The college’s COVID-19 Response Coordination Team meets daily to monitor the situation and put measures in place to keep the college community safe.

    We are ensuring these measures are aligned with the guidance of the Provincial Health Officer and are working with the Ministry of Advanced Education, Skills and Training.

    The college is providing information and regularly updating its frequently asked questions at as well as providing a dedicated email for college-related questions.

    On March 14, the college announced it would be transitioning from face-to-face instruction to alternative instruction and assessment as part of measures to support social distancing.

    To further enhance social distancing, on March 18, we started transitioning student services to phone and other modes of delivery.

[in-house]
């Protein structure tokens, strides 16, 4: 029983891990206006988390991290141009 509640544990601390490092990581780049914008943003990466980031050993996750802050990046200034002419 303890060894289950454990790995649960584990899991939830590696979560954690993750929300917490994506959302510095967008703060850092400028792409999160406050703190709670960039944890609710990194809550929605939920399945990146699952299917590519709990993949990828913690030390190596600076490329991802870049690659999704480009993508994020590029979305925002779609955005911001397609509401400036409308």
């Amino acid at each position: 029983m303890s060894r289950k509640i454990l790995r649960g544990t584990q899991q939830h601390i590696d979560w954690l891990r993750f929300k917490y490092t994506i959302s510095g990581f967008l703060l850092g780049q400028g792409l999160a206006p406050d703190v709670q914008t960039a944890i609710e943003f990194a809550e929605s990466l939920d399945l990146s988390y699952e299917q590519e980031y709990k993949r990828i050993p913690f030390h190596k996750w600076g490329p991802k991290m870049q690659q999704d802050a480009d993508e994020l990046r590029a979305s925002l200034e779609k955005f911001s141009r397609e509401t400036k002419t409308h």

On March 18, college employees were encouraged to work remotely using the tips, guidance and technical advice from the college.

    The college has stopped approving any international work-related travel for the foreseeable future.

    Provided tips for students and employees on how to cope with anxiety and stress related to COVID-19.

    Anyone who is concerned about being exposed to the virus or experiencing systems should call 8-1-1 or phone their primary care provider.

  • What can I do to help prevent the virus from spreading? +

    Public health advice:

    • Stay home unless you have to go to work. Talk to your employer about working from home.
    • Wash your hands with soap and water for at least 20 seconds – especially after using the washroom and when preparing food
    • When coughing or sneezing: cough or sneeze into a tissue or the bend of your arm; avoid touching your eyes, nose and mouth with unwashed hands.
    • Avoid all non-essential trips in your community.
    • Do not gather in groups.
    • Limit contact with people at higher risk, such as older adults and those in poor health.
    • Go outside to exercise but stay close to home.
    • If you leave your home, always keep a distance of at least two metres, from others.  Household contacts (people you live with) do not need to distance from each other unless they are sick or have travelled in the last 14 days.